No one writes comedy quite like Justin Tanner; his writing style and comic sensibility are, quite frankly, almost impossible to describe. Wacky? Demented?  Bizarre? Over the top?  Maybe even brilliant? The answer is all of the above, and never has this been clearer than in the hour of inspired lunacy that is Voice Lessons.

Voice Lessons is the tale of community theater “actress” and would-be songstress Ginny (Laurie Metcalf), and vocal coach Nate (French Stewart), the object of her aim-obsession-devotion.  Ginny (don’t you dare call her Virginia!) arrives for her first lesson dressed in spandex. Her eyelids and fingernails are painted an iridescent aqua, and she is armed with her checkbook and demo CD.  “You can hear the potential!,” she boasts.  “You can hear that I’m talented.” 

The justifiably skeptical Nate informs Ginny that he’s not taking any new students, but the future star is not taking “No!” for an answer. Since her apparently well-to-do dad just recently passed on (from “that Reagan thing,” but not Alzheimer’s), Ginny offers to double, no, make that triple Nate’s salary.  And if money isn’t enough to make him change his mind, then maybe threats will.  “Don’t you dare say ‘No’ to me!” orders Ginny, and proceeds to plop herself down in Nate’s chair and open her checkbook. What’s a vocal coach in need of dough to do but say ‘Yes,’ and as soon as Ginny can shout “TV here I come,” he’s got himself a new student.

When Nate suggests that they begin their first lesson with scales, Ginny promptly informs him that she doesn’t warm up. It’s bad for her voice, or at least that’s what “some magazine with a medical kind of name” said.  All right, how about some breathing exercises?  Well, that at least is something Ginny is willing to try, but when the requested “low hum” comes out a guttural growl which “tickles” her “hoo-hoo,” she promptly says “no-no” to that.  Well then, how about singing one note quietly?  Sure thing, says Ginny, then belts the note out at maximum volume. When Nate expresses his frustration, Ginny (whose middle initial could be V for Volatile) screams out “I DON’T WANT TO DO IT!  STOP PUSHING ME!!” and the next thing you know, she’s found a spot in front of the window to lie down and hide.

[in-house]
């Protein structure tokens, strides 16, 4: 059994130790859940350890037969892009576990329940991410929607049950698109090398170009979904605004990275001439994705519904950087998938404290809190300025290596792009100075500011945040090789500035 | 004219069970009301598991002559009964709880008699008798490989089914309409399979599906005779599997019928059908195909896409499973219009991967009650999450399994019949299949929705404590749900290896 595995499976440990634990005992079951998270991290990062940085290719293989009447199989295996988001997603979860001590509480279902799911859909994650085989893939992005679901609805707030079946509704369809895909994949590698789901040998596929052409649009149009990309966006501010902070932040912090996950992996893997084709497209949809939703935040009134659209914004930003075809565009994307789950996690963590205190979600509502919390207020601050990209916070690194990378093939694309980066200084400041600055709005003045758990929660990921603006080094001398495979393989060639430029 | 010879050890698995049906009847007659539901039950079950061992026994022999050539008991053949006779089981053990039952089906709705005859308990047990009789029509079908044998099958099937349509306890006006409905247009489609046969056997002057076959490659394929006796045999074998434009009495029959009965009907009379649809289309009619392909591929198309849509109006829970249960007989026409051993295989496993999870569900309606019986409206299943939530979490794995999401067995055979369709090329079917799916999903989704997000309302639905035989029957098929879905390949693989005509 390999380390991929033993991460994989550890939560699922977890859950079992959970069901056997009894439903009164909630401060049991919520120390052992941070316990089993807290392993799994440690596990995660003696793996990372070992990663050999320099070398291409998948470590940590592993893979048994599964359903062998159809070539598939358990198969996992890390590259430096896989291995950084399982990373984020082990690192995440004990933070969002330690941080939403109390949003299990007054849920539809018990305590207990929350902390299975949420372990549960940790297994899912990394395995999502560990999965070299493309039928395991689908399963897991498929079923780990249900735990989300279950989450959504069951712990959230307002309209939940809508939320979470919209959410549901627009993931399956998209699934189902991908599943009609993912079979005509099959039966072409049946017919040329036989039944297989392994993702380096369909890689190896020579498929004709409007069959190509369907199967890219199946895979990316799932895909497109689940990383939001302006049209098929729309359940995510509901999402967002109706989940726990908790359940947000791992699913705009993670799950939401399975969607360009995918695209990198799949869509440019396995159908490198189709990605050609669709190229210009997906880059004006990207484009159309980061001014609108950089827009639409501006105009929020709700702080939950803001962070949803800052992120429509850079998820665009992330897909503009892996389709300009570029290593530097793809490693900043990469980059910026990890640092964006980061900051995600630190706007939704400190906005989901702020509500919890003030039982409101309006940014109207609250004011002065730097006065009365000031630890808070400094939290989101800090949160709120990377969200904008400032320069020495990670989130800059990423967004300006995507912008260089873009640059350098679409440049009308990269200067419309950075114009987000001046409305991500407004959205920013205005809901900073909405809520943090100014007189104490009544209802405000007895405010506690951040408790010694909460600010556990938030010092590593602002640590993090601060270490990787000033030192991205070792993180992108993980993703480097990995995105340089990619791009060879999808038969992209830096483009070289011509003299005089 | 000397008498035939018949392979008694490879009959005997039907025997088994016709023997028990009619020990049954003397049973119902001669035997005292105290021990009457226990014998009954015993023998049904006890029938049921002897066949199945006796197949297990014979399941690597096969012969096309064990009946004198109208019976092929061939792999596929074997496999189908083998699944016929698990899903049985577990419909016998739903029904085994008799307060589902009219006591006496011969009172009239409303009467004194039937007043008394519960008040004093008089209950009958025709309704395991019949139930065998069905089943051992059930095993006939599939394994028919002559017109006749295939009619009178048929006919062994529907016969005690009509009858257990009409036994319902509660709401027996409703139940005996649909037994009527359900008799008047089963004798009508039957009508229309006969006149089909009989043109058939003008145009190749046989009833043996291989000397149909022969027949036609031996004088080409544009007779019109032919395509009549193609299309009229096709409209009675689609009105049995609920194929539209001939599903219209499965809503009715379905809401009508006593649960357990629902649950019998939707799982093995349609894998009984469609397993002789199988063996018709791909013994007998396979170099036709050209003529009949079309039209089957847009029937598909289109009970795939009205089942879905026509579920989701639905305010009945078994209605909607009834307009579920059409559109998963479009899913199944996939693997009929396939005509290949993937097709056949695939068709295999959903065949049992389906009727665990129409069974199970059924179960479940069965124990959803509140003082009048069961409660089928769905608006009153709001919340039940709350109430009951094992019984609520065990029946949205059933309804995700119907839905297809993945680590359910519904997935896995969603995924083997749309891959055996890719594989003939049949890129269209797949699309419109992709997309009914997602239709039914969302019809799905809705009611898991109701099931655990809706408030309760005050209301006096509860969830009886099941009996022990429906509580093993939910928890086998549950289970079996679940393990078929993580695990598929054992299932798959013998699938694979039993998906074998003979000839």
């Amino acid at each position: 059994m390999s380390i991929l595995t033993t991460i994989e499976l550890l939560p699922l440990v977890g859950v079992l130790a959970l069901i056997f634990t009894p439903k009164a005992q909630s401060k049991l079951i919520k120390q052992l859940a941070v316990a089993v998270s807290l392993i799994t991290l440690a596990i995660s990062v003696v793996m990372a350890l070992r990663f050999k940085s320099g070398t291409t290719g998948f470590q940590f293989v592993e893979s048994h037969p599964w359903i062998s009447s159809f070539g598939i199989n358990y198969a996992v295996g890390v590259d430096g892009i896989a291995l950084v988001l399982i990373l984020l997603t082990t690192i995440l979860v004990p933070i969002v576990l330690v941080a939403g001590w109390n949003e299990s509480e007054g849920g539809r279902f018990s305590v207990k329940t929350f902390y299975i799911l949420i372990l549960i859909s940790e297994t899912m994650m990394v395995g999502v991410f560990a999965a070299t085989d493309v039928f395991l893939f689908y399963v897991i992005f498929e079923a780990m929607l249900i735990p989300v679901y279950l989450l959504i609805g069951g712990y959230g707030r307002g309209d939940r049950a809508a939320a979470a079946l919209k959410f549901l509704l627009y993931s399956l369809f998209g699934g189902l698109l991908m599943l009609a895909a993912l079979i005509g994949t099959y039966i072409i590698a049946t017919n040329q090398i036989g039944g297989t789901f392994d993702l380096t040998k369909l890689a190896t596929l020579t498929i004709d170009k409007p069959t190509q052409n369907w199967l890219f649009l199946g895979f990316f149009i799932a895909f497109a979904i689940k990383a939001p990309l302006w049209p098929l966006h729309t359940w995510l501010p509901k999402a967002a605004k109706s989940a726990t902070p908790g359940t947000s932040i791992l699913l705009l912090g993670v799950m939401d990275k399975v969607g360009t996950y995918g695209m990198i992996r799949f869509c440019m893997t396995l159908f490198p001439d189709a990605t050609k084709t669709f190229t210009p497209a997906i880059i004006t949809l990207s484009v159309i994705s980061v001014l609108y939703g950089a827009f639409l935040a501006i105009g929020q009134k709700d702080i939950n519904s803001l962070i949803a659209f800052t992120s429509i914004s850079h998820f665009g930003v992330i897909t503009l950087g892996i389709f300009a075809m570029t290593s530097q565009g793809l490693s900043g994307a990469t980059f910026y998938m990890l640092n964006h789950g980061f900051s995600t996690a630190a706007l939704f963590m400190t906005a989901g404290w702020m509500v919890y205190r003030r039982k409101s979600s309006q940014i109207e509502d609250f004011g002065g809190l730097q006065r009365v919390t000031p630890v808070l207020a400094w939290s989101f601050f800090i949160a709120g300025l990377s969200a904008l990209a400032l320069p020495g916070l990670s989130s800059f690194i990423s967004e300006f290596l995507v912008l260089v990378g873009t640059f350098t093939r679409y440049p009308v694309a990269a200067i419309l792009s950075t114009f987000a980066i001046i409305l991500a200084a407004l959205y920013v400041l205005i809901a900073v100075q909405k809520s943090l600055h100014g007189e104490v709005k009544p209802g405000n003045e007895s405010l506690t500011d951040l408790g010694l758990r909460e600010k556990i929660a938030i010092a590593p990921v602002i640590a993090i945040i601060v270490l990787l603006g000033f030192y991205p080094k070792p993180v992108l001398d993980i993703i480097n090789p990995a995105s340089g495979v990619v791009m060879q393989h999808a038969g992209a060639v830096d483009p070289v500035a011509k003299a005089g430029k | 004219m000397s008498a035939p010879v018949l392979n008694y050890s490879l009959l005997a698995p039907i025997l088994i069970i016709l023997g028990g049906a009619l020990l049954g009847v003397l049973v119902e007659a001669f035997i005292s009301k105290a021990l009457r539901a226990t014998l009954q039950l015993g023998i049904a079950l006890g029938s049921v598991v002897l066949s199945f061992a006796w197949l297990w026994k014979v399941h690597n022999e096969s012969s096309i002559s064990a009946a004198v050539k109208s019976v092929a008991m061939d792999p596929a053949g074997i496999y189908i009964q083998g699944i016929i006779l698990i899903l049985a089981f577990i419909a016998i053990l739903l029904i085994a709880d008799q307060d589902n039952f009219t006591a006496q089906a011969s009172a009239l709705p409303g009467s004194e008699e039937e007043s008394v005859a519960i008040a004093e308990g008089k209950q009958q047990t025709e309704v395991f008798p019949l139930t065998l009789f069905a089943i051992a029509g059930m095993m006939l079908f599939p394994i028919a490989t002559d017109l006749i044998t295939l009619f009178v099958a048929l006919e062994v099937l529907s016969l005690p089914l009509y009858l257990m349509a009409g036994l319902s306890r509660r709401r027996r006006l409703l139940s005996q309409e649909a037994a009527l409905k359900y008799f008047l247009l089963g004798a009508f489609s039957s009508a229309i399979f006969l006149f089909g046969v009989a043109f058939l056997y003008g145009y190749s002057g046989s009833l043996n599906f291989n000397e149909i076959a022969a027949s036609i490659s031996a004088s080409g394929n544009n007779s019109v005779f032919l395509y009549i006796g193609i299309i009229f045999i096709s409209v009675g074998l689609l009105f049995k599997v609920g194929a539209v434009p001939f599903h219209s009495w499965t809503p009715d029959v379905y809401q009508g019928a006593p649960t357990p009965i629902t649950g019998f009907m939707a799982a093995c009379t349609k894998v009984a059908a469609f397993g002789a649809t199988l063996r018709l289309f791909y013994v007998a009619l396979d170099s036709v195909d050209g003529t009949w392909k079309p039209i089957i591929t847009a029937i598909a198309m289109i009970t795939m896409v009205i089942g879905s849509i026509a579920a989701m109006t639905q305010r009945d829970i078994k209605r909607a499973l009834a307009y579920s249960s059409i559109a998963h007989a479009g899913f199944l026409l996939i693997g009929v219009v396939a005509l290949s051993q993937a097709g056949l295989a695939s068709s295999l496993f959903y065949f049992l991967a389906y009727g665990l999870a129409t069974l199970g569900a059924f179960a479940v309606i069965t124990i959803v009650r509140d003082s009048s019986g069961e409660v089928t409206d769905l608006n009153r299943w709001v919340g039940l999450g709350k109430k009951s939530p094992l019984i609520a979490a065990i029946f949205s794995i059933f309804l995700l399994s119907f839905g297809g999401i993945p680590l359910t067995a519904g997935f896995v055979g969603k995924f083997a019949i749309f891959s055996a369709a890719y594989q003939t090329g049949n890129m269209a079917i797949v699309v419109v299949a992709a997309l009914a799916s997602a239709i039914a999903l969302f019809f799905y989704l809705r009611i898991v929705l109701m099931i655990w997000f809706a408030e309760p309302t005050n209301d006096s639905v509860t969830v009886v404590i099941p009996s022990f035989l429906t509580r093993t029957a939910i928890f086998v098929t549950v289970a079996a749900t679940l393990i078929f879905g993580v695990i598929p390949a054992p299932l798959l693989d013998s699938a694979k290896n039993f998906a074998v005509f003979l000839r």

In case you’re wondering who on earth ever told this woman she could sing, the answer is—her previous vocal coach, Darla Pounce.  Pounce also taught her the hand gestures for “I Cain’t Say No,” which Ginny demonstrates while singing the Rodgers and Hammerstein classic at six-times normal speed. Perhaps Darla also told Ginny that a great way to practice a song like “Tears From A Stone” would be to stick a pair of earphones in her ears and sing along with Seal. Or could this advice have come from Sharon Gless?  It was, after all the Cagney And Lacey star herself who gave Ginny the furry blue jacket she’s wearing today, the thought of which sends Ginny on a trip down memory lane, which includes her seventeen abortions—or so she claims. Nate calls her on her out-and-out lies, but to no avail. “It’s POETIC LICENSE!” insists Ginny. “I sometimes lean towards embellishment,” she adds by way of explanation.

When repo men arrive at Nate’s door to take away his piano, the vocal coach is forced to admit to some embarrassing financial difficulties, prompting Ginny to write another check. “I’m here for you,” she reassures Nate.  “I know that sounds fake. But now I own you. Only kidding.” Or is she?